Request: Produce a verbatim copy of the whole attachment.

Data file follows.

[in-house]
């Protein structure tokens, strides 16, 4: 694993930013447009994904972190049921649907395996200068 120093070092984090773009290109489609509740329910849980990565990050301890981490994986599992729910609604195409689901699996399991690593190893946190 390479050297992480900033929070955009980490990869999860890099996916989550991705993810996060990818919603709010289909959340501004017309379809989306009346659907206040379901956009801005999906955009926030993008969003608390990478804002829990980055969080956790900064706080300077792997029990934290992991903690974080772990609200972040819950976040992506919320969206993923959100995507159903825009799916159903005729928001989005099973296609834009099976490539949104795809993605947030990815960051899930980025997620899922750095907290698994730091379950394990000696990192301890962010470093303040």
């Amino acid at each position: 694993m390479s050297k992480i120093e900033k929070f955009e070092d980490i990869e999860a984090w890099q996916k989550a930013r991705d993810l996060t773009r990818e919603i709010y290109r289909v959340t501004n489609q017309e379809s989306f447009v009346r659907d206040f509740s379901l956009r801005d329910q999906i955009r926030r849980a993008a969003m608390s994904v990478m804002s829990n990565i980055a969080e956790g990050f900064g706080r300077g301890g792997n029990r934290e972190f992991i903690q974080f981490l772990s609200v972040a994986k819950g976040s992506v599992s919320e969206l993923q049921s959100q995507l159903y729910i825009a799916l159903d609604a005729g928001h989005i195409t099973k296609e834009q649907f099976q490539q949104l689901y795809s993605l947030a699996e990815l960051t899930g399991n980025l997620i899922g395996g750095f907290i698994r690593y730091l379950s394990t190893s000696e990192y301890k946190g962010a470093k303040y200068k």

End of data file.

[in-house]
């Protein structure tokens, strides 16, 4: 694993930013447009994904972190049921649907395996200068 120093070092984090773009290109489609509740329910849980990565990050301890981490994986599992729910609604195409689901699996399991690593190893946190 390479050297992480900033929070955009980490990869999860890099996916989550991705993810996060990818919603709010289909959340501004017309379809989306009346659907206040379901956009801005999906955009926030993008969003608390990478804002829990980055969080956790900064706080300077792997029990934290992991903690974080772990609200972040819950976040992506919320969206993923959100995507159903825009799916159903005729928001989005099973296609834009099976490539949104795809993605947030990815960051899930980025997620899922750095907290698994730091379950394990000696990192301890962010470093303040």
């Amino acid at each position: 694993m390479s050297k992480i120093e900033k929070f955009e070092d980490i990869e999860a984090w890099q996916k989550a930013r991705d993810l996060t773009r990818e919603i709010y290109r289909v959340t501004n489609q017309e379809s989306f447009v009346r659907d206040f509740s379901l956009r801005d329910q999906i955009r926030r849980a993008a969003m608390s994904v990478m804002s829990n990565i980055a969080e956790g990050f900064g706080r300077g301890g792997n029990r934290e972190f992991i903690q974080f981490l772990s609200v972040a994986k819950g976040s992506v599992s919320e969206l993923q049921s959100q995507l159903y729910i825009a799916l159903d609604a005729g928001h989005i195409t099973k296609e834009q649907f099976q490539q949104l689901y795809s993605l947030a699996e990815l960051t899930g399991n980025l997620i899922g395996g750095f907290i698994r690593y730091l379950s394990t190893s000696e990192y301890k946190g962010a470093k303040y200068k």